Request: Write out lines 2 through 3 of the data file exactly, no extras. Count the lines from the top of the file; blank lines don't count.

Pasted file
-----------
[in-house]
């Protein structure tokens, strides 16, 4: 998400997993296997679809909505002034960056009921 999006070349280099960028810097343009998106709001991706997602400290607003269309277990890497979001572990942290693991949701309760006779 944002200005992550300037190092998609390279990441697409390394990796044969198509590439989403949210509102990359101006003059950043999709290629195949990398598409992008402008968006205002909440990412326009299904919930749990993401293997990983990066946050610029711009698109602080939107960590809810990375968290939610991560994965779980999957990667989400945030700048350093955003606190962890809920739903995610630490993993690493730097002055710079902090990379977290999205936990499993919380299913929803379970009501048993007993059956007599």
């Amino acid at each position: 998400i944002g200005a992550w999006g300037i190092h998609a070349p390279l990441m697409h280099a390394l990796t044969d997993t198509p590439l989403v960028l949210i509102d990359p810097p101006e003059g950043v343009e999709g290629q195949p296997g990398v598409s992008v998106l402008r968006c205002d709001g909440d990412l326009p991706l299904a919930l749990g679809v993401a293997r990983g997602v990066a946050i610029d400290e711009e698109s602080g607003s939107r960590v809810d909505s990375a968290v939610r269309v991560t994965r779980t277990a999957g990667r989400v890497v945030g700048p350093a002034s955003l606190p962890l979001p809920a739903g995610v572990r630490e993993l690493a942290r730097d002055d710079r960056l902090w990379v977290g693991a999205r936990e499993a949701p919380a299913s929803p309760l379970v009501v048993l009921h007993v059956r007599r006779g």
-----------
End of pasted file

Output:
């Protein structure tokens, strides 16, 4: 998400997993296997679809909505002034960056009921 999006070349280099960028810097343009998106709001991706997602400290607003269309277990890497979001572990942290693991949701309760006779 944002200005992550300037190092998609390279990441697409390394990796044969198509590439989403949210509102990359101006003059950043999709290629195949990398598409992008402008968006205002909440990412326009299904919930749990993401293997990983990066946050610029711009698109602080939107960590809810990375968290939610991560994965779980999957990667989400945030700048350093955003606190962890809920739903995610630490993993690493730097002055710079902090990379977290999205936990499993919380299913929803379970009501048993007993059956007599």
């Amino acid at each position: 998400i944002g200005a992550w999006g300037i190092h998609a070349p390279l990441m697409h280099a390394l990796t044969d997993t198509p590439l989403v960028l949210i509102d990359p810097p101006e003059g950043v343009e999709g290629q195949p296997g990398v598409s992008v998106l402008r968006c205002d709001g909440d990412l326009p991706l299904a919930l749990g679809v993401a293997r990983g997602v990066a946050i610029d400290e711009e698109s602080g607003s939107r960590v809810d909505s990375a968290v939610r269309v991560t994965r779980t277990a999957g990667r989400v890497v945030g700048p350093a002034s955003l606190p962890l979001p809920a739903g995610v572990r630490e993993l690493a942290r730097d002055d710079r960056l902090w990379v977290g693991a999205r936990e499993a949701p919380a299913s929803p309760l379970v009501v048993l009921h007993v059956r007599r006779g």